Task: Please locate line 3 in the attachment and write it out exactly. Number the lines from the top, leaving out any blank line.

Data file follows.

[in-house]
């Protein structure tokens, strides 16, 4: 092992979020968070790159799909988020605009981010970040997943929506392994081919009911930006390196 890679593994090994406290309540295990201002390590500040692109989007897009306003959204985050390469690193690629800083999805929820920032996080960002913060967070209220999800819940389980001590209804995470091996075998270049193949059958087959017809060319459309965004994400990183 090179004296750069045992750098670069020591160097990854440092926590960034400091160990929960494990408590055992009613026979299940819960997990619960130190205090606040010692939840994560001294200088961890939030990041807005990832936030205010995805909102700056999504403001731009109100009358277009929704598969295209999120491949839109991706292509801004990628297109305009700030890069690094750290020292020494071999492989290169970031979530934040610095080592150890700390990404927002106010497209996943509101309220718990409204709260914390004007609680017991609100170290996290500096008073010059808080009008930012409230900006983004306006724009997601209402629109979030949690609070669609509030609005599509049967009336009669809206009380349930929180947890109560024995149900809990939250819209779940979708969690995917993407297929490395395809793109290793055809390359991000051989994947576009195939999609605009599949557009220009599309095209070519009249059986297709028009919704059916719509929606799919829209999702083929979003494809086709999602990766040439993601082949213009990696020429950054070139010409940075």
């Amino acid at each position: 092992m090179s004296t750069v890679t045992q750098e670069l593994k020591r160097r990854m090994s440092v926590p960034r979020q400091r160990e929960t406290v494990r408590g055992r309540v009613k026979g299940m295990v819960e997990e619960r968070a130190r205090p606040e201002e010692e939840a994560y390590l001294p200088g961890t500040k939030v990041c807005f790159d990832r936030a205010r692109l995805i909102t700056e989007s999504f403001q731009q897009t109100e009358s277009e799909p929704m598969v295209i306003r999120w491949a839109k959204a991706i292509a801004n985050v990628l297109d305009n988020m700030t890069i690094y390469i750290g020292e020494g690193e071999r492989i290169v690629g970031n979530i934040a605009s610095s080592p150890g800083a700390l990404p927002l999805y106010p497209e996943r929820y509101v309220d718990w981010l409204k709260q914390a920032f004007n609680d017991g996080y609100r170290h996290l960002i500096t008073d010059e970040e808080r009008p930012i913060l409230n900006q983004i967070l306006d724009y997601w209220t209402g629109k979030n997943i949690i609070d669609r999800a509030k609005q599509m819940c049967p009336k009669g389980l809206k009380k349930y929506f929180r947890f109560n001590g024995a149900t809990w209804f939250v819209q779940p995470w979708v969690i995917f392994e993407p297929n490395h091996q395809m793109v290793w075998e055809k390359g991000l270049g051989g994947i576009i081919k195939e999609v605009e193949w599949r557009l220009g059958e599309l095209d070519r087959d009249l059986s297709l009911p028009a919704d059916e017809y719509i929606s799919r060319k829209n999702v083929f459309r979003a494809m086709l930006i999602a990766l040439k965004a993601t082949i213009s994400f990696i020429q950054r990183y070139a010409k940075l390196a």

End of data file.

């Amino acid at each position: 092992m090179s004296t750069v890679t045992q750098e670069l593994k020591r160097r990854m090994s440092v926590p960034r979020q400091r160990e929960t406290v494990r408590g055992r309540v009613k026979g299940m295990v819960e997990e619960r968070a130190r205090p606040e201002e010692e939840a994560y390590l001294p200088g961890t500040k939030v990041c807005f790159d990832r936030a205010r692109l995805i909102t700056e989007s999504f403001q731009q897009t109100e009358s277009e799909p929704m598969v295209i306003r999120w491949a839109k959204a991706i292509a801004n985050v990628l297109d305009n988020m700030t890069i690094y390469i750290g020292e020494g690193e071999r492989i290169v690629g970031n979530i934040a605009s610095s080592p150890g800083a700390l990404p927002l999805y106010p497209e996943r929820y509101v309220d718990w981010l409204k709260q914390a920032f004007n609680d017991g996080y609100r170290h996290l960002i500096t008073d010059e970040e808080r009008p930012i913060l409230n900006q983004i967070l306006d724009y997601w209220t209402g629109k979030n997943i949690i609070d669609r999800a509030k609005q599509m819940c049967p009336k009669g389980l809206k009380k349930y929506f929180r947890f109560n001590g024995a149900t809990w209804f939250v819209q779940p995470w979708v969690i995917f392994e993407p297929n490395h091996q395809m793109v290793w075998e055809k390359g991000l270049g051989g994947i576009i081919k195939e999609v605009e193949w599949r557009l220009g059958e599309l095209d070519r087959d009249l059986s297709l009911p028009a919704d059916e017809y719509i929606s799919r060319k829209n999702v083929f459309r979003a494809m086709l930006i999602a990766l040439k965004a993601t082949i213009s994400f990696i020429q950054r990183y070139a010409k940075l390196a």